Vision Festival 2008: Day 1
Douglas effortlessly threw off fanfares, apercus, and whinnying decrescendos, toying with both the tunes and the audience, frequently bringing a smile to the face with his virtuosity. While largely responsible for the rhythmic thrust, Caine nevertheless found space to echo the phrases of others or essay emphatic commentary. Though Douglas and Caine are perhaps the more known quantities, Carrott was the real revelation with his spare and unpredictable contributions. In one solo he used one mallet to dampen and bend notes struck with the other, extending the tonal range of the vibes, and even played briefly with his hands.
Closing the 45 minute set was an involved unison line, interspersed with shouting accents, then breaking apart into more open-eared dialogue. Caine rumbled on piano leading to a chiming duet with Carrott, then passed motifs around the group setting up another unison finale to great applause for a very polished set.
The NU Band
More typical Vision fare was provided by the Nu Band: a cooperative outfit featuring Roy Campbell on trumpet, and pocket trumpet, Mark Whitecage on alto and curved soprano saxophones and clarinet, Joe Fonda on bass and Lou Grassi on drums.
Campbell has been a fixture on the downtown scene for over 30 years, gracing ensembles such as Other Dimensions in Music, William Parker's Little Huey Creative Music Orchestra and Marc Ribot's Spiritual Unity, with his smoldering trumpet. He has a habit of forming fine understanding with his front line partners and in the veteran Whitecage he has found another kindred spirit who dealt with everything thrown at him, switching between inside and outside at will. Since a flurry of activity on CIMP records in the mid 90s, too little has been heard from the mercurial saxophonist, so it was a real pleasure to catch him in this setting.
Though neither man is tall both Fonda and Grassi pack enormous energy into their compact frames. Fonda verged on the hyperactive, whether stomping his foot as he played with an intense grimace, scatting along with intricate runs or essaying delicate arco work. Grassi combined tumbling polyrhythms with a feather light touch as he swept around his kit.
As Fonda sardonically announced: "The Nu Band has no leaders. We all contribute tunes, and even on occasion finances." Their program reflected this, opening with Campbell's effervescent "Loeasida Blues," before Grassi's loping "Avanti Gallopi," and a pair of tunes from Fonda. Whitecage's blues tinged "Connecticut Solution" closed out the set with Whitecage reciting a deconstructed US Constitution, following a fine pocket trumpet outing by Campbell.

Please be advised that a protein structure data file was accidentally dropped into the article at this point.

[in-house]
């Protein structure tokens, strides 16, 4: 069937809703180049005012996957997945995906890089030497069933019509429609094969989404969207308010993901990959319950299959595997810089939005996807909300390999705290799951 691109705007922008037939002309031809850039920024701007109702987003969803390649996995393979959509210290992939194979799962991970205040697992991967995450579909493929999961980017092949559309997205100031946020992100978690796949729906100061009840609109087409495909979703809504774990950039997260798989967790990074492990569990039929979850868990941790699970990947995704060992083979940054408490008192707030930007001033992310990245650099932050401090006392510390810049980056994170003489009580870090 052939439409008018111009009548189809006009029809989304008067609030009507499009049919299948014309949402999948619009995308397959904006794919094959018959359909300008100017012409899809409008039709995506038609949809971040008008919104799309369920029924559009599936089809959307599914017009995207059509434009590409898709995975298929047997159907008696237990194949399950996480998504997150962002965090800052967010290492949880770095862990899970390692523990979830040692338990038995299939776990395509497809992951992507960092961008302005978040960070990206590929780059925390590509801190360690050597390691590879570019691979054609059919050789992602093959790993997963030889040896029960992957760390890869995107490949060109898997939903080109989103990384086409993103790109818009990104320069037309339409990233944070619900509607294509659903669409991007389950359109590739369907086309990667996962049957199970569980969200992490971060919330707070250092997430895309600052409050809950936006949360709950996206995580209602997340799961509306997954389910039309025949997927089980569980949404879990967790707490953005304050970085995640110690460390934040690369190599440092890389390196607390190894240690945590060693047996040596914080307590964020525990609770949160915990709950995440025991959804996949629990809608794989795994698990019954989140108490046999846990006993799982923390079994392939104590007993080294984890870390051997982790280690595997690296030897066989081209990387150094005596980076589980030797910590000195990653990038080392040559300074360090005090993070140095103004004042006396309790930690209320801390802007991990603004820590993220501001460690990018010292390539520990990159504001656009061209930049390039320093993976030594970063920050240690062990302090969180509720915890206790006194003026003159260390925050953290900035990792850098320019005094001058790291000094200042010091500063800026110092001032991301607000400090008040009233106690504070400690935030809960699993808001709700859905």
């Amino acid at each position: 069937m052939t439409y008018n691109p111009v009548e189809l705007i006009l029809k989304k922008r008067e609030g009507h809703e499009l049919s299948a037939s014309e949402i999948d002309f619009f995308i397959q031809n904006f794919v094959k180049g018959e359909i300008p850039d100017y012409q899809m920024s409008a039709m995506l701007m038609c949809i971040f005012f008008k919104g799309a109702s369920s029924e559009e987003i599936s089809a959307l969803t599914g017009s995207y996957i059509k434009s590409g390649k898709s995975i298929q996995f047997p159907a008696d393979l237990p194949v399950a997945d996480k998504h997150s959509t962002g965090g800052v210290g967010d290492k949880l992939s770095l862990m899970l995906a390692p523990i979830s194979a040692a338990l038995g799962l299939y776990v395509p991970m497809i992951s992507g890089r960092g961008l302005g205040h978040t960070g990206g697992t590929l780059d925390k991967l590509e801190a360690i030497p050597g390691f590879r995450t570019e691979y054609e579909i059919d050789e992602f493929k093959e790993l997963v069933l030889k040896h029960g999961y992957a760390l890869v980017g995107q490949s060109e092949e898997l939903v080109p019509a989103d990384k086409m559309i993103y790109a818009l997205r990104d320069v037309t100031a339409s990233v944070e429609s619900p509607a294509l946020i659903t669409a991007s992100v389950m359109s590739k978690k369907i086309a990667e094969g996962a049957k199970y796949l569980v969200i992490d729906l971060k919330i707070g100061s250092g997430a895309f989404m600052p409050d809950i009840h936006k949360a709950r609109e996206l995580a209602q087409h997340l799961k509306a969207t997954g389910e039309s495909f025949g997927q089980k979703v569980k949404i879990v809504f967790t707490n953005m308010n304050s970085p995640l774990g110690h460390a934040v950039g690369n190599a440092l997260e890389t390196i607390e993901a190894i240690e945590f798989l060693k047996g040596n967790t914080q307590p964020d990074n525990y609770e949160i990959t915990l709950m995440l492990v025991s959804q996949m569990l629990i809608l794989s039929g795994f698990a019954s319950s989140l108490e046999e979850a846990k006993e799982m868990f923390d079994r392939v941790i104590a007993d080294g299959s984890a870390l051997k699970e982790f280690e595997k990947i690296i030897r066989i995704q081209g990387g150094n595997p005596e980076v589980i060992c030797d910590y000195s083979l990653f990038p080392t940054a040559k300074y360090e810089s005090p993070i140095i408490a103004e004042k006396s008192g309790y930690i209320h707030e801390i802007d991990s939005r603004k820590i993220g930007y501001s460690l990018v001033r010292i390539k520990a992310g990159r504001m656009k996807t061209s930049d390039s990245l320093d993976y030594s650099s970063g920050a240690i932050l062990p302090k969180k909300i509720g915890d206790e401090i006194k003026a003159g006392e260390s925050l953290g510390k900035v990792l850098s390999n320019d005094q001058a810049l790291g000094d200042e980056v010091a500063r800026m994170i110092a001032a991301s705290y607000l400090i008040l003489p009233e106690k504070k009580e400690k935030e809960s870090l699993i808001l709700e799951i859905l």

The line "It is the people's duty to throw off such Government" drew a cheer from the audience, and vocal interjections from Campbell, culminating in a chorus of "Bush whack him," over Whitecage's bitter sweet alto peregrinations. Seeing the sign from the side of the stage that their time was up, catapulted them into a slow down and dirty line with frantic chase interludes and the closing statement "we've been Bush whacked." An excellent set.
Mark Dresser and Denman Maroney
Mark Dresser may still be best known for his tenure with one of Anthony Braxton's classic quartets, but the bassist and pianist Denman Maroney have a musical relationship stretching back some 19 years, and it showed in the highly personal duo language they have evolved.
Their unique sound world is predicated upon extended techniques, with Maroney rubbing wooden blocks along his piano strings, producing unearthly shrieks and glissandos, almost as a recurrent motif through the performance. Dresser made assured and purposeful use of the whole gamut of bass techniques, drawing from frog croaking yelps, rubber band twangs and stuttering drones in pursuit of their tandem vision. Dresser is a master: at times he simultaneously plucked and bowed to inspired effect against abrasive rubbing on the piano strings, or subtly varied the pressure as he bowed on the bridge of his bass to modulate a firm but vocalised squeaking.